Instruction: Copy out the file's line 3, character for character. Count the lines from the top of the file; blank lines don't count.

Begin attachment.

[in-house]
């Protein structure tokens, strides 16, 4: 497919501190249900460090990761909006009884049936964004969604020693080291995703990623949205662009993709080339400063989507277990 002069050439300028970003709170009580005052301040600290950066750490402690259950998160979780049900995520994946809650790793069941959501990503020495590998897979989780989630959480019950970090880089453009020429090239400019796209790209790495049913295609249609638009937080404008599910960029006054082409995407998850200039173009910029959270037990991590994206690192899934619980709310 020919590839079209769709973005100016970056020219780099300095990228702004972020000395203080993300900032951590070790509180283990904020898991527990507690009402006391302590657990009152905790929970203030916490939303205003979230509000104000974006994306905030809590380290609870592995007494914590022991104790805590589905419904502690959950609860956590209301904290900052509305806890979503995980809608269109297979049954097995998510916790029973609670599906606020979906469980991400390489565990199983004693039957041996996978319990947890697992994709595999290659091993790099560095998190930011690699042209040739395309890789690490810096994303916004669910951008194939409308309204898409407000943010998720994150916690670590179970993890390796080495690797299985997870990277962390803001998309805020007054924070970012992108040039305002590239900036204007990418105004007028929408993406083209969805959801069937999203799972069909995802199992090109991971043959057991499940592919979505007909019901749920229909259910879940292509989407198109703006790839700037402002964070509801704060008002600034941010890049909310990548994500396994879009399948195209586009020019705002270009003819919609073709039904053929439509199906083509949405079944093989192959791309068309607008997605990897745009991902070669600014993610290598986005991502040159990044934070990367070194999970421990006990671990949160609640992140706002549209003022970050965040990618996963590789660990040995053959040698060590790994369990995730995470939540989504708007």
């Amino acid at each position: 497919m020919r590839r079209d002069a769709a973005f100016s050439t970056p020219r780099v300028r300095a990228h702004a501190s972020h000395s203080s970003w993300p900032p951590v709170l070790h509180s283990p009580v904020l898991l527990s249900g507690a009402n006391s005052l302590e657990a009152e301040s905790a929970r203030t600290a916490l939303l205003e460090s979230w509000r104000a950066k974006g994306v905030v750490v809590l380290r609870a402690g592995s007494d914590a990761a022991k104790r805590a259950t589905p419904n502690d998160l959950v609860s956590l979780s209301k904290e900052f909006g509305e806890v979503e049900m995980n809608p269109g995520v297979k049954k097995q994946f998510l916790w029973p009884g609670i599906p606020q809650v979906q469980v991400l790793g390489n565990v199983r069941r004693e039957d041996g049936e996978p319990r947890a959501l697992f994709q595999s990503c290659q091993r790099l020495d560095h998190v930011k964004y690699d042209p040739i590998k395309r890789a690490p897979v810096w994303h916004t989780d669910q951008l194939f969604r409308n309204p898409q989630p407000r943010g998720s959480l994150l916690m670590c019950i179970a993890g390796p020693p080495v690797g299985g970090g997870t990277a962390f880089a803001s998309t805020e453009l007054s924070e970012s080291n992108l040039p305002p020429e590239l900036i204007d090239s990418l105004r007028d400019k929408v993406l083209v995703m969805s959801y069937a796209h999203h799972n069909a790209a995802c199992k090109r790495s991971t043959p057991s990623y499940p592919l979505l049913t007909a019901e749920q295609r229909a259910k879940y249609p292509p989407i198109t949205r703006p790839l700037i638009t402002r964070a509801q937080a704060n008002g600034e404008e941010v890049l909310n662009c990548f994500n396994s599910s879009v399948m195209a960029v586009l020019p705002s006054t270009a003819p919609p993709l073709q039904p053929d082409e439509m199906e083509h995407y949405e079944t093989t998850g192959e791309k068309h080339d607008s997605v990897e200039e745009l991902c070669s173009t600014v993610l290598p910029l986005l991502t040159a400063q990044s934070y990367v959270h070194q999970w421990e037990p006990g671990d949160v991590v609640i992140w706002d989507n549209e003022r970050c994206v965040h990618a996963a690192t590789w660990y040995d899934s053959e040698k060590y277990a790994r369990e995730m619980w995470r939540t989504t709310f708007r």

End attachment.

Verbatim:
């Amino acid at each position: 497919m020919r590839r079209d002069a769709a973005f100016s050439t970056p020219r780099v300028r300095a990228h702004a501190s972020h000395s203080s970003w993300p900032p951590v709170l070790h509180s283990p009580v904020l898991l527990s249900g507690a009402n006391s005052l302590e657990a009152e301040s905790a929970r203030t600290a916490l939303l205003e460090s979230w509000r104000a950066k974006g994306v905030v750490v809590l380290r609870a402690g592995s007494d914590a990761a022991k104790r805590a259950t589905p419904n502690d998160l959950v609860s956590l979780s209301k904290e900052f909006g509305e806890v979503e049900m995980n809608p269109g995520v297979k049954k097995q994946f998510l916790w029973p009884g609670i599906p606020q809650v979906q469980v991400l790793g390489n565990v199983r069941r004693e039957d041996g049936e996978p319990r947890a959501l697992f994709q595999s990503c290659q091993r790099l020495d560095h998190v930011k964004y690699d042209p040739i590998k395309r890789a690490p897979v810096w994303h916004t989780d669910q951008l194939f969604r409308n309204p898409q989630p407000r943010g998720s959480l994150l916690m670590c019950i179970a993890g390796p020693p080495v690797g299985g970090g997870t990277a962390f880089a803001s998309t805020e453009l007054s924070e970012s080291n992108l040039p305002p020429e590239l900036i204007d090239s990418l105004r007028d400019k929408v993406l083209v995703m969805s959801y069937a796209h999203h799972n069909a790209a995802c199992k090109r790495s991971t043959p057991s990623y499940p592919l979505l049913t007909a019901e749920q295609r229909a259910k879940y249609p292509p989407i198109t949205r703006p790839l700037i638009t402002r964070a509801q937080a704060n008002g600034e404008e941010v890049l909310n662009c990548f994500n396994s599910s879009v399948m195209a960029v586009l020019p705002s006054t270009a003819p919609p993709l073709q039904p053929d082409e439509m199906e083509h995407y949405e079944t093989t998850g192959e791309k068309h080339d607008s997605v990897e200039e745009l991902c070669s173009t600014v993610l290598p910029l986005l991502t040159a400063q990044s934070y990367v959270h070194q999970w421990e037990p006990g671990d949160v991590v609640i992140w706002d989507n549209e003022r970050c994206v965040h990618a996963a690192t590789w660990y040995d899934s053959e040698k060590y277990a790994r369990e995730m619980w995470r939540t989504t709310f708007r």